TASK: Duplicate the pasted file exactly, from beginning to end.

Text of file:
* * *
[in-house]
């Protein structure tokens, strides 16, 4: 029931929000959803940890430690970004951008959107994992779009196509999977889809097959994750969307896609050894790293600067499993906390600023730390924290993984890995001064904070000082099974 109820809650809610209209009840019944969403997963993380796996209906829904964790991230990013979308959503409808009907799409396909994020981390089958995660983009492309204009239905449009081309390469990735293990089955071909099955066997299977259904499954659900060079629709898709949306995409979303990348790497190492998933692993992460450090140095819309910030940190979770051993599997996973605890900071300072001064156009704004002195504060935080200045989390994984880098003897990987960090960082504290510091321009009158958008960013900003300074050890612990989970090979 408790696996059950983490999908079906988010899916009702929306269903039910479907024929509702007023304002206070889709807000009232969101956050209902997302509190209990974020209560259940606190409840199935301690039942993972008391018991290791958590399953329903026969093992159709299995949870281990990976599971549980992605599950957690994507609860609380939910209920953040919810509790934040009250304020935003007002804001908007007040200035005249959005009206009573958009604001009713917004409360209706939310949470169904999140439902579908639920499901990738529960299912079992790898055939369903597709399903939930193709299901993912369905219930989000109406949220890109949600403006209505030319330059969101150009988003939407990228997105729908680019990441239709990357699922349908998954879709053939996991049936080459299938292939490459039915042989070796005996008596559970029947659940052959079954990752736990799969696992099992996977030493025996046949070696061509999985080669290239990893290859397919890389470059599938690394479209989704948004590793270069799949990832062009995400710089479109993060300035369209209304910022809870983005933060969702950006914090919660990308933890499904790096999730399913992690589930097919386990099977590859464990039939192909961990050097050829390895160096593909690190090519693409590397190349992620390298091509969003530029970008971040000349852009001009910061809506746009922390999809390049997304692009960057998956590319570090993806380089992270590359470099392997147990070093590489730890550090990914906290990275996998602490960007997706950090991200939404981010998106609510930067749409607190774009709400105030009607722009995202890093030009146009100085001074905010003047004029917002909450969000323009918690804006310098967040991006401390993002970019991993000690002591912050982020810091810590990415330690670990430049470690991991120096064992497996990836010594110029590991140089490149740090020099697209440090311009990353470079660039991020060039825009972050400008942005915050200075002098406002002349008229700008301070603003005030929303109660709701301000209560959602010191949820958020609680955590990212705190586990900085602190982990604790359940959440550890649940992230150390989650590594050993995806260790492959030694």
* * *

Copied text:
[in-house]
């Protein structure tokens, strides 16, 4: 029931929000959803940890430690970004951008959107994992779009196509999977889809097959994750969307896609050894790293600067499993906390600023730390924290993984890995001064904070000082099974 109820809650809610209209009840019944969403997963993380796996209906829904964790991230990013979308959503409808009907799409396909994020981390089958995660983009492309204009239905449009081309390469990735293990089955071909099955066997299977259904499954659900060079629709898709949306995409979303990348790497190492998933692993992460450090140095819309910030940190979770051993599997996973605890900071300072001064156009704004002195504060935080200045989390994984880098003897990987960090960082504290510091321009009158958008960013900003300074050890612990989970090979 408790696996059950983490999908079906988010899916009702929306269903039910479907024929509702007023304002206070889709807000009232969101956050209902997302509190209990974020209560259940606190409840199935301690039942993972008391018991290791958590399953329903026969093992159709299995949870281990990976599971549980992605599950957690994507609860609380939910209920953040919810509790934040009250304020935003007002804001908007007040200035005249959005009206009573958009604001009713917004409360209706939310949470169904999140439902579908639920499901990738529960299912079992790898055939369903597709399903939930193709299901993912369905219930989000109406949220890109949600403006209505030319330059969101150009988003939407990228997105729908680019990441239709990357699922349908998954879709053939996991049936080459299938292939490459039915042989070796005996008596559970029947659940052959079954990752736990799969696992099992996977030493025996046949070696061509999985080669290239990893290859397919890389470059599938690394479209989704948004590793270069799949990832062009995400710089479109993060300035369209209304910022809870983005933060969702950006914090919660990308933890499904790096999730399913992690589930097919386990099977590859464990039939192909961990050097050829390895160096593909690190090519693409590397190349992620390298091509969003530029970008971040000349852009001009910061809506746009922390999809390049997304692009960057998956590319570090993806380089992270590359470099392997147990070093590489730890550090990914906290990275996998602490960007997706950090991200939404981010998106609510930067749409607190774009709400105030009607722009995202890093030009146009100085001074905010003047004029917002909450969000323009918690804006310098967040991006401390993002970019991993000690002591912050982020810091810590990415330690670990430049470690991991120096064992497996990836010594110029590991140089490149740090020099697209440090311009990353470079660039991020060039825009972050400008942005915050200075002098406002002349008229700008301070603003005030929303109660709701301000209560959602010191949820958020609680955590990212705190586990900085602190982990604790359940959440550890649940992230150390989650590594050993995806260790492959030694």